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Part one of this six-part continuing professional development series considered the role of nurse managers in supporting reflection for professional learning. Part two explores approaches to and benefits of reflection for self-development. The notion of self-development may seem removed from professional practice and nurse leadership but the traits that demonstrate who we are, how we learn, how we act and how we influence are related to and transferable from self to professional self. This article considers the purpose of reflecting beyond professional requirements, the influence of our experiences on who we are and what we learn, the value of protected time to think and the benefits of reflecting for personal development. The aim of this article is to consider the transferability of reflection between our professional and personal selves. After reading this article and completing the time outs, you should be able to:. Nursing Management.
Personal Skills:. Subscribe to our FREE newsletter and start improving your life in just 5 minutes a day. Reflective practice is, in its simplest form, thinking about or reflecting on what you do. It is closely linked to the concept of learning from experience, in that you think about what you did, and what happened, and decide from that what you would do differently next time. Thinking about what has happened is part of being human. Once you get into the habit of using reflective practice, you will probably find it useful both at work and at home.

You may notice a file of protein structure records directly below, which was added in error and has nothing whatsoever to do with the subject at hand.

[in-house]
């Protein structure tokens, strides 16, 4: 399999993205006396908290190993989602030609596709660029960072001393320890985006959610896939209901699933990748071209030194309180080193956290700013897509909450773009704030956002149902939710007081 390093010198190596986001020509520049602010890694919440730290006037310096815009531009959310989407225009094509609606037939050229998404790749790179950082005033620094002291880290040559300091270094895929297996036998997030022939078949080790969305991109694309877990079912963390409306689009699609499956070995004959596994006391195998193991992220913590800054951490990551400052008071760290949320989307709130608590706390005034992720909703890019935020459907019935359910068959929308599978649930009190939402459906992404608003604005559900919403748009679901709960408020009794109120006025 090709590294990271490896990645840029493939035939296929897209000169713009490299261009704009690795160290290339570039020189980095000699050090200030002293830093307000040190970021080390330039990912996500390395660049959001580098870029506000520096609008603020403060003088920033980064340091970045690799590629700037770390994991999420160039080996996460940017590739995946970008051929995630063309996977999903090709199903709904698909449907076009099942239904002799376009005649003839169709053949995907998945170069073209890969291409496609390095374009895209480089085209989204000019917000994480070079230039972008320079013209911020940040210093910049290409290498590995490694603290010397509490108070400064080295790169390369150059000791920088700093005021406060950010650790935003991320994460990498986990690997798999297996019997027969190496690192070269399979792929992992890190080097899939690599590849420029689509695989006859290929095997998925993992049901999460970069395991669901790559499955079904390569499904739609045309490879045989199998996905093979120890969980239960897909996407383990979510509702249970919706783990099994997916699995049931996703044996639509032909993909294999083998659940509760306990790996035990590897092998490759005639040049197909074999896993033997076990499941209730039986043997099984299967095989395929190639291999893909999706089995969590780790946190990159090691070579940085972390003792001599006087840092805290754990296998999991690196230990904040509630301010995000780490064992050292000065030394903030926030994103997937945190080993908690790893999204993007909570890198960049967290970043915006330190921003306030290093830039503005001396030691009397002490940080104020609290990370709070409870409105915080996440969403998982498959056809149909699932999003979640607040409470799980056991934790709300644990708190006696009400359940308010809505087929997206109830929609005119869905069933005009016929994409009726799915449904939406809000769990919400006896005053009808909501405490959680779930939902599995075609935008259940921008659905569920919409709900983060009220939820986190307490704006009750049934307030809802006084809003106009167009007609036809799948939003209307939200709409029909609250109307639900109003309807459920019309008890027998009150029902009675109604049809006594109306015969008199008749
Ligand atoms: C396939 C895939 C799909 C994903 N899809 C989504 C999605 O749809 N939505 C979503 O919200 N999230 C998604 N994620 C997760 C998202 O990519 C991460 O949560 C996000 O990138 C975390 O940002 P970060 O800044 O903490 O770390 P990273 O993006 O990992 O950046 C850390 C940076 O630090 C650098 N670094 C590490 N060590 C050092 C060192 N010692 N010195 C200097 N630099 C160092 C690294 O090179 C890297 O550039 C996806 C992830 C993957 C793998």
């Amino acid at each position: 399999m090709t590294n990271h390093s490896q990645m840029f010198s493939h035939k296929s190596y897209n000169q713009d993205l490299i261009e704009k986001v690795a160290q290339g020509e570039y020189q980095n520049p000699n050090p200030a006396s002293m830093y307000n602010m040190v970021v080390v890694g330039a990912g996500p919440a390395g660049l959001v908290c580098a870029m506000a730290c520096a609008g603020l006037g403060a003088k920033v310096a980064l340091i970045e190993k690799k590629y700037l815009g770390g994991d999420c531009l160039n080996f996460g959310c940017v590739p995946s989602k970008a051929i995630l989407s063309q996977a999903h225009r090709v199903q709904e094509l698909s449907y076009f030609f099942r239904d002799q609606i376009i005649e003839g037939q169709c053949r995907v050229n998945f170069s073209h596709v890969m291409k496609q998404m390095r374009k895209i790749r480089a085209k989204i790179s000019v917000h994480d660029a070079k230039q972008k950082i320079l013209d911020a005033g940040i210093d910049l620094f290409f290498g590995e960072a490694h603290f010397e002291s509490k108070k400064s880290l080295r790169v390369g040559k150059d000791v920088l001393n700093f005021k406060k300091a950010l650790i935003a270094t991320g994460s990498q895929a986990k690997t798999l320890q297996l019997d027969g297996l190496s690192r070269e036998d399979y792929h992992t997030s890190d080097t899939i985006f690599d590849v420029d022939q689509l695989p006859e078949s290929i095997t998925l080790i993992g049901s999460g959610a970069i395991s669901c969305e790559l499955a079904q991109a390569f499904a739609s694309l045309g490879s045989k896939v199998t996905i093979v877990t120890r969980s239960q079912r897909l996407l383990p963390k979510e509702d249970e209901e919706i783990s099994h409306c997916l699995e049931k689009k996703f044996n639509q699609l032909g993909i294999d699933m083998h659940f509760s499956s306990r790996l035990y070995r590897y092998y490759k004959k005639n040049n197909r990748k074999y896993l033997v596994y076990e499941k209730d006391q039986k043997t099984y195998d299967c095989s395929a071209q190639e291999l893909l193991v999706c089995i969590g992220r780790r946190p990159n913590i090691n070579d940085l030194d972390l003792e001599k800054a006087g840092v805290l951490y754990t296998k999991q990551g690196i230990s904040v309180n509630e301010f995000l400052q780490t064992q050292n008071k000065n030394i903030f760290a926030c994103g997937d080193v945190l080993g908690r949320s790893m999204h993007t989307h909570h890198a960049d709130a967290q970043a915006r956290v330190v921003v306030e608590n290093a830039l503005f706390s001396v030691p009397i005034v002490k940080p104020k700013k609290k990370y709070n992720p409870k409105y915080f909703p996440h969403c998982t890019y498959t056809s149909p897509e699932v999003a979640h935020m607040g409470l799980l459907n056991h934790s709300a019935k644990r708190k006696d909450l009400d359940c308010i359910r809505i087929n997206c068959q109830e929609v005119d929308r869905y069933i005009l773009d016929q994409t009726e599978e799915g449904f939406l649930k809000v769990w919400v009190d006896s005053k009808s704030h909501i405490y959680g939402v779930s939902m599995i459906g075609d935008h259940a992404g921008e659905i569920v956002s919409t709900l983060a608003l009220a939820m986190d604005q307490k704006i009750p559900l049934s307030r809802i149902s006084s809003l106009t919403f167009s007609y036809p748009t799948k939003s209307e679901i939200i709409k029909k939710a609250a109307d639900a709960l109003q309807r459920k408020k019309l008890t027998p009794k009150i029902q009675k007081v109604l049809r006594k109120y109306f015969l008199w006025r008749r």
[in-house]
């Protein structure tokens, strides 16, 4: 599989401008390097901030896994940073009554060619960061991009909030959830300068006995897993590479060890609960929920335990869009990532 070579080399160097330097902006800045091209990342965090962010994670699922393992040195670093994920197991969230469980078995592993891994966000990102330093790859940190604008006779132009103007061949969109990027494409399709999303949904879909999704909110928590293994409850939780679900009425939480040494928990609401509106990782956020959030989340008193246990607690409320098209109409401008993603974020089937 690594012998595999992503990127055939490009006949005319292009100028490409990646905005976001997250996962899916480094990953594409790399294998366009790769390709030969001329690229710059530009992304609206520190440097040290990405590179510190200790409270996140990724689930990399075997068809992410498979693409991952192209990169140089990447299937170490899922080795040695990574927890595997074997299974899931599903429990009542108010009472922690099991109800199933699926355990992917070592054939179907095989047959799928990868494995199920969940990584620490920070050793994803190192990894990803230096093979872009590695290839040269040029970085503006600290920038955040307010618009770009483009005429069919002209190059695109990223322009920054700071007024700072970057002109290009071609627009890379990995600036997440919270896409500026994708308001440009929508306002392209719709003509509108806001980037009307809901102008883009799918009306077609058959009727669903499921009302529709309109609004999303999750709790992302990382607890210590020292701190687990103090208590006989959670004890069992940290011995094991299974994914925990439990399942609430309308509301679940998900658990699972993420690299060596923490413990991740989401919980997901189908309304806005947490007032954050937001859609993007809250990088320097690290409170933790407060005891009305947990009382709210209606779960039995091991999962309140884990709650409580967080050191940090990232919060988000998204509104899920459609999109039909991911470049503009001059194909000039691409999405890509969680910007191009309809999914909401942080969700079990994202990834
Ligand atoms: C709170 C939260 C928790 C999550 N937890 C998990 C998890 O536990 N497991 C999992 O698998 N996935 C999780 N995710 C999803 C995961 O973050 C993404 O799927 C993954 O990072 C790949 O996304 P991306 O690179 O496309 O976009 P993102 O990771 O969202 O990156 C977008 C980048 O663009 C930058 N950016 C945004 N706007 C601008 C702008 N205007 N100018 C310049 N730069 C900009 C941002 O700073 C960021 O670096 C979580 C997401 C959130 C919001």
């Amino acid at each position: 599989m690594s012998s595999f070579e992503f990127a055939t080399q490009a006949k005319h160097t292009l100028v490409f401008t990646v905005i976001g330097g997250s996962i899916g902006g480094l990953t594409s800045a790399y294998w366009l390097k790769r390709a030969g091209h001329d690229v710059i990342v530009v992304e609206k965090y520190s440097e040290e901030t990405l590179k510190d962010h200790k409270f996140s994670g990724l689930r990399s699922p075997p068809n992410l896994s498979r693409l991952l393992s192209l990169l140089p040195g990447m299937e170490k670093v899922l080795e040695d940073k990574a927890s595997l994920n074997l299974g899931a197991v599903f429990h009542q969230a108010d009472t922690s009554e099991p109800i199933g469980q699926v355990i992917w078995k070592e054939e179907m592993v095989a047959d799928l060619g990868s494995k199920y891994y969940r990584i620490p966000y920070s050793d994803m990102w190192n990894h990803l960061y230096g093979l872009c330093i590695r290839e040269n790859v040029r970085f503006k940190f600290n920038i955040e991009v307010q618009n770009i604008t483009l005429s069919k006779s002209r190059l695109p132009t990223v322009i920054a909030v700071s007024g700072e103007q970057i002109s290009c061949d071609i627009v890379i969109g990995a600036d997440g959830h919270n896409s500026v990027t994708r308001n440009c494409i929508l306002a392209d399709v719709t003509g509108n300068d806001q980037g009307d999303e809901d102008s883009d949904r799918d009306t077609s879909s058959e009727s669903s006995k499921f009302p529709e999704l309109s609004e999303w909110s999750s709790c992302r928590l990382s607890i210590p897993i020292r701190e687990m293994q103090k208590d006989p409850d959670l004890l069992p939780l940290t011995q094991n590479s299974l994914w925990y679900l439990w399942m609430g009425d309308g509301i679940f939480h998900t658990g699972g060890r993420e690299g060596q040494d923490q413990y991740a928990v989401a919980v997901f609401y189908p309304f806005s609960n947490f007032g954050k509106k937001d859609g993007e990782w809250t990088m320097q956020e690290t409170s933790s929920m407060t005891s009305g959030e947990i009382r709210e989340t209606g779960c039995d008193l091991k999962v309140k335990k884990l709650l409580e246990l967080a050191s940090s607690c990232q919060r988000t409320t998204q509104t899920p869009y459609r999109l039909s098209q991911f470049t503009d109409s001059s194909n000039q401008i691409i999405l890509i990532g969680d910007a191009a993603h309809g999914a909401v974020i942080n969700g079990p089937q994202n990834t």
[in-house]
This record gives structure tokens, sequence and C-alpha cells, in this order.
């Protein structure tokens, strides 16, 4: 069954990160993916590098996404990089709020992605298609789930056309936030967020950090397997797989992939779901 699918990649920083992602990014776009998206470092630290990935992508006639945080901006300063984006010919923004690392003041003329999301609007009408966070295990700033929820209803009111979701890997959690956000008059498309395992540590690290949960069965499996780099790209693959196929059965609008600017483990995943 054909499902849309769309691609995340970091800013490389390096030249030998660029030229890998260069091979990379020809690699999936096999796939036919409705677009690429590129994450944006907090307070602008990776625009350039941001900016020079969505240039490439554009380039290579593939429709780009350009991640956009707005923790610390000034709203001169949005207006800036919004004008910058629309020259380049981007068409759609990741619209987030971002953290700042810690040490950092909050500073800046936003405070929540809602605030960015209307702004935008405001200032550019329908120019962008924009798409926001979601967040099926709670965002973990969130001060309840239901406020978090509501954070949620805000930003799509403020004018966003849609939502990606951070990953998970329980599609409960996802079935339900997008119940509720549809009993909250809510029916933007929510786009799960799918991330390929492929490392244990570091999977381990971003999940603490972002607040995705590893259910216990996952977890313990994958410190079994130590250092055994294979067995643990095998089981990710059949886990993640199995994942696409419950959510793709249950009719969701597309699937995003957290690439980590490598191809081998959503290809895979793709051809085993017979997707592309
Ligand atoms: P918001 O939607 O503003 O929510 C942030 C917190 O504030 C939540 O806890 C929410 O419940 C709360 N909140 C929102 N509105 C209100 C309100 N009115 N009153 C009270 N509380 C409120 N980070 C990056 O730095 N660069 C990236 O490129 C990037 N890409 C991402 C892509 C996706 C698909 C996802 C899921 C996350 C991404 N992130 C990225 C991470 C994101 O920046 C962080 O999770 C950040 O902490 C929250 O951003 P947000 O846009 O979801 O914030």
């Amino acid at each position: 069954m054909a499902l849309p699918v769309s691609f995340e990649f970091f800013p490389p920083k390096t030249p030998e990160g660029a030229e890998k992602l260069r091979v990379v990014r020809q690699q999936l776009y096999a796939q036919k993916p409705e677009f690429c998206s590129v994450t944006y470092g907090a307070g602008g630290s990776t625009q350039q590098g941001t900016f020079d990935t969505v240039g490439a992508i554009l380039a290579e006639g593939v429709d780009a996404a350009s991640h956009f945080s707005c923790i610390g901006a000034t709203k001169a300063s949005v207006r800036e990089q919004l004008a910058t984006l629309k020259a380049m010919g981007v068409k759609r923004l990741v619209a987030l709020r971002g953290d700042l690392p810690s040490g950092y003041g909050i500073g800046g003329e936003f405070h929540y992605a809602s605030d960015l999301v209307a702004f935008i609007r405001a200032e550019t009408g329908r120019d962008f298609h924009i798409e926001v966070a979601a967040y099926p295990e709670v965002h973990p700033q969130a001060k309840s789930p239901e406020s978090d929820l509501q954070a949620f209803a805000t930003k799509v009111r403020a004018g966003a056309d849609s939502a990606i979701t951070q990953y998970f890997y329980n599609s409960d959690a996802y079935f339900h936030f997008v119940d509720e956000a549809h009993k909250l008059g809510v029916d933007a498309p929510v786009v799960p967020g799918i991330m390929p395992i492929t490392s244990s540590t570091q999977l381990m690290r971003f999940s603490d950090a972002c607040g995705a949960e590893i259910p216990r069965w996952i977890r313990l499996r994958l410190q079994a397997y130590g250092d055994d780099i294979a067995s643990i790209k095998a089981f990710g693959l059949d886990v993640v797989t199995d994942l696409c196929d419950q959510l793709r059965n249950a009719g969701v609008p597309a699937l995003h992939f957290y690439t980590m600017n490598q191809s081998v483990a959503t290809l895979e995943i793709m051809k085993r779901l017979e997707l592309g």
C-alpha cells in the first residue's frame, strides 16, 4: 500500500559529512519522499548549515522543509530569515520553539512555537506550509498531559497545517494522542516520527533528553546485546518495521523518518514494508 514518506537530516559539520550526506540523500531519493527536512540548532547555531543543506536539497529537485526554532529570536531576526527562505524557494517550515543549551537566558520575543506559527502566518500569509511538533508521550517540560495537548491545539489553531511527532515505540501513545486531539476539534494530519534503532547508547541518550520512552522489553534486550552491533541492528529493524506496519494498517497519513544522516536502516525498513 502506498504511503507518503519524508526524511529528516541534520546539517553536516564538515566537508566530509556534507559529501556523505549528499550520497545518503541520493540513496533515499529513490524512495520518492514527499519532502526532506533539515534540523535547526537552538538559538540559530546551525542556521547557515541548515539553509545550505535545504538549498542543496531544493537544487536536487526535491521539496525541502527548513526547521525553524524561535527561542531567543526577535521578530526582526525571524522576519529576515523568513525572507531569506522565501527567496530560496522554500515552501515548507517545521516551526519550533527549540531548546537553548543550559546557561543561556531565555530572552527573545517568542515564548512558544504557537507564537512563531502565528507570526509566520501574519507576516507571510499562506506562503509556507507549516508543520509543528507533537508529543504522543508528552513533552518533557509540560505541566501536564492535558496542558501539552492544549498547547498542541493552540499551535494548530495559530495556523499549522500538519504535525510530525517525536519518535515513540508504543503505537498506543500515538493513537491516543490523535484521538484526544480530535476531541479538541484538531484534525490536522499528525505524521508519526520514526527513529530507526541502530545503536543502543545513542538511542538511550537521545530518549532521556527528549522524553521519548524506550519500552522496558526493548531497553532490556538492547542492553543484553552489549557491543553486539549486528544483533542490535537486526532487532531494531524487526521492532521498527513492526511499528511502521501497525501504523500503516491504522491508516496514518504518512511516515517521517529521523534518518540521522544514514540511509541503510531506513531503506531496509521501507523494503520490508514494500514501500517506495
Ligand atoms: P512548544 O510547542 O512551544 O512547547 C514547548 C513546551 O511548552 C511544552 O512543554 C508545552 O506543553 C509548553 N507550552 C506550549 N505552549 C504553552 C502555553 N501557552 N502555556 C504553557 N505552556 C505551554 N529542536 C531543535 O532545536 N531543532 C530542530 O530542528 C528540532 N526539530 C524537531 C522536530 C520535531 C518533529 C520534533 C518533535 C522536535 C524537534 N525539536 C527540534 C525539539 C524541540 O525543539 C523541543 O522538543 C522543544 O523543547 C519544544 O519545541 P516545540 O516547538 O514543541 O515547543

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Skip to search form Skip to main content You are currently offline. Some features of the site may not work correctly. DOI: Reflection, reflective learning, reflective writing and reflective practice are used increasingly in higher education and professional development—but we do not work to one definition and there are considerable differences in the views of educationists on issues of definition. Such discrepancies can exist between the staff working with the same student group.
Reflective practice is the process that enables us to achieve a better understanding of ourselves, our knowledge and understanding, our skills and competencies, and workplace practices in general. Being able to reflect on our actions and experiences, learn from them and adapt our behaviour accordingly are some of the most important personal development skills we can acquire. They are of equal importance in a professional development scenario. In reflective practice, we need to consider:.
Reflective practice is the ability to reflect on one's actions so as to engage in a process of continuous learning. This leads to developmental insight". Reflective practice can be an important tool in practice-based professional learning settings where people learn from their own professional experiences, rather than from formal learning or knowledge transfer. It may be the most important source of personal professional development and improvement.